- Internet Protocol (IP) telephony is unsafe
- Mobile malware will cause widespread damage
- "Warhol Worms" will make the Internet unreliable for business traffic and virtual private networks (VPNs)
- Regulatory compliance equals security
- Wireless hot spots are unsafe
IP Telephony is Unsafe. The reality is that security attacks are rare for IP telephony. Preventive measures for securing an IP telephony environment are very similar to securing a data-only environment. IP telephony eavesdropping is the most over-hyped threat. Eavesdropping is unlikely to happen since it requires local area network (LAN)-based access to the intranet. The attackers must be inside the company because they have to be on the same LAN as the IP telephone that is subject to the eavesdropping attack.
Gartner analysts said companies can encrypt voice traffic to protect IP telephony eavesdropping, but typically it is not required. It is no more difficult to eavesdrop on voice packets than it is on data packets.
"Enterprises that diligently use security best practices to protect their IP telephony servers should not let these threats derail their plans," Mr. Orans said. "For these enterprises, the benefits of IP telephony far outweigh any security risks."
Mobile Malware Will Cause Widespread Damage. In most cases, mobile malware will be a niche nuisance in the foreseeable future. Penetration of smartphone and personal digital assistants (PDAs) with always-on wireless to knowledge workers or consumers was about 3 percent in 2005. Gartner projects it to reach approximately 10 percent by the end of 2005.
"Anti-virus vendors see huge potential profit opportunities in selling security solutions to billions of cell phone and PDA users," Mr. Pescatore said. "In particular, the anti-viral industry sees cell phones as the way to grow sales outside of a flat, commoditized PC market. However, device-side anti-viruses for cell phones will be completely ineffective."
"The most effective approach to blocking mobile malware will be to block it in the network," Mr. Pescatore said. "Companies should ask their wireless service providers to document existing and planned capabilities. By the end of 2006, all wireless service providers should be required to offer over-the-air mobile malware protection."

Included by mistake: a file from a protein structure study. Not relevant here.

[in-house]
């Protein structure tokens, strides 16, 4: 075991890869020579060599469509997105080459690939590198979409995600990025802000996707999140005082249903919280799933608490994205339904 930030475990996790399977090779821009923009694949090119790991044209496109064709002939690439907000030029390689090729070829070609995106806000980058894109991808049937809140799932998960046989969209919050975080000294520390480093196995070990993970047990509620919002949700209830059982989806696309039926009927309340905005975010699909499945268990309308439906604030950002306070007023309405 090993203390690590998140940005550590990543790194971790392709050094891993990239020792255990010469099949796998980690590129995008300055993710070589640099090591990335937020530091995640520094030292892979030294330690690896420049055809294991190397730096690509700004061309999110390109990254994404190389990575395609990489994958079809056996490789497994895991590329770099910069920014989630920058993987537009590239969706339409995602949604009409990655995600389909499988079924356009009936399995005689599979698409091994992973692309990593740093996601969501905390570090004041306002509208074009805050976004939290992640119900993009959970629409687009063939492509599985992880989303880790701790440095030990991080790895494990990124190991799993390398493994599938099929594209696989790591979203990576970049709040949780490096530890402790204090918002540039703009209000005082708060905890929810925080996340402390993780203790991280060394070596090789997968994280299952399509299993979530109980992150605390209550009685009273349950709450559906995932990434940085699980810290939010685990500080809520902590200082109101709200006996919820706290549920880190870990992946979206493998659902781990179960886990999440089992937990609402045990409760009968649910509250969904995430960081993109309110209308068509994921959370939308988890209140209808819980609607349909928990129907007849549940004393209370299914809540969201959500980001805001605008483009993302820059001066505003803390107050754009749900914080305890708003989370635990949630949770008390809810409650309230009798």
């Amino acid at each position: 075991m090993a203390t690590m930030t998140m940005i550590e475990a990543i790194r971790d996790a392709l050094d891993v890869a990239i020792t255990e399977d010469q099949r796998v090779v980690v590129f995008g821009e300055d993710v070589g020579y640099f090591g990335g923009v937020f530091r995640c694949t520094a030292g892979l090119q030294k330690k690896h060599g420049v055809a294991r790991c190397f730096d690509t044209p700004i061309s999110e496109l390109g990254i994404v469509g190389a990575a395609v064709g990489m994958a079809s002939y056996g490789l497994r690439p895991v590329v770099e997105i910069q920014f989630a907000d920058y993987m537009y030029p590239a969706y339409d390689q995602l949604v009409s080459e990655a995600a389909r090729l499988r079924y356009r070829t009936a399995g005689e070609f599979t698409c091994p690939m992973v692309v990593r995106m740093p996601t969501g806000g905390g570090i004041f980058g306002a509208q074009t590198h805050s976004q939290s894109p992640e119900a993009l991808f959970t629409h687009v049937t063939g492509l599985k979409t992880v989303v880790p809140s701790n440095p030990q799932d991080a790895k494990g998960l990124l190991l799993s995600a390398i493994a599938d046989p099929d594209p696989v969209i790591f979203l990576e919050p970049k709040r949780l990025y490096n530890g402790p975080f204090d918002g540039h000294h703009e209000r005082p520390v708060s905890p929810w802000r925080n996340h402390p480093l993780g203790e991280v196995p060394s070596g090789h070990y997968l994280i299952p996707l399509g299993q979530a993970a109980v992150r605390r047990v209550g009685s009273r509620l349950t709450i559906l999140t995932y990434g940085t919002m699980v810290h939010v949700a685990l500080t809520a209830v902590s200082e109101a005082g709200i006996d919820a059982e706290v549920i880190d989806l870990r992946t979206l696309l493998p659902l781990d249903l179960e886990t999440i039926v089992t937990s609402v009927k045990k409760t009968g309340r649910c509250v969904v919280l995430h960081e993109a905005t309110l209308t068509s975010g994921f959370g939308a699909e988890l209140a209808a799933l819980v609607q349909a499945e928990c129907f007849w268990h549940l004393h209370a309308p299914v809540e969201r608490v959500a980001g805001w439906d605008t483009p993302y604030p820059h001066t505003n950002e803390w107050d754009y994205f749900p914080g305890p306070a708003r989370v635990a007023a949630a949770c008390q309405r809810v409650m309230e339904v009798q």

"Warhol Worms" will Make the Internet Unreliable for Business Traffic and VPNs. A "Warhol Worm" is a worm that infects all vulnerable machines on the Internet within 15 minutes. The "SQL Slammer" worm had a strong impact on the Internet in 2003, but this is the only observed example of a "Warhol Worm."
Gartner analysts project that through 2007, the Internet will meet performance and security requirements for all business-to-consumer traffic, 70 percent of business-to-business traffic and more than half of corporate wide area network (WAN) traffic.
"Every organization should consider using Internet VPNs, and most should adopt them in some way," said Mr. Orans. "Today's Internet offers a low-cost, good-enough or better option to the data networks of traditional global carriers."
Regulatory Compliance Equals Security. Regulations often provide a means to obtain funding for important security initiatives before incidents occur, but most regulations lead to increased reporting rather than increased levels of security.
"Regulations generally take more static looks at issues and generally don?t lead to higher levels of security in proportion to the spending required to meet the latter of the law," Mr. Orans said. "The best way to increase enterprise IT security is to buy and build software that has fewer vulnerabilities, but there has been no regulatory focus on this area. Companies should focus on building stronger security processes, then document these processes to demonstrate regulatory compliance."
Wireless Hot Spots Are Unsafe. Uneducated consumers can fall prey to wireless hackers, but enterprises can equip and educate their mobile workers with the tools and knowledge to mitigate these threats and increase business productivity via hot spot usage.
Gartner analysts said mobile users should seek out 802.1X protected access points because these points facilitate encryption between the mobile endpoint and the access point. Users can also use client-based software, such as solutions from AirDefense, AirMagnet or T-Mobile?s Connection Manager, that can validate the access point?s identity and thereby reduce the risk of connecting to a hacker?s access point.
"Mobile uses in hot spots should utilize their corporate VPN connection to protect traffic as it travels through the Internet," Mr. Pescatore said. "Mobile users in hotspots should use personal firewalls and turn off file/print sharing to protect their endpoints from data theft."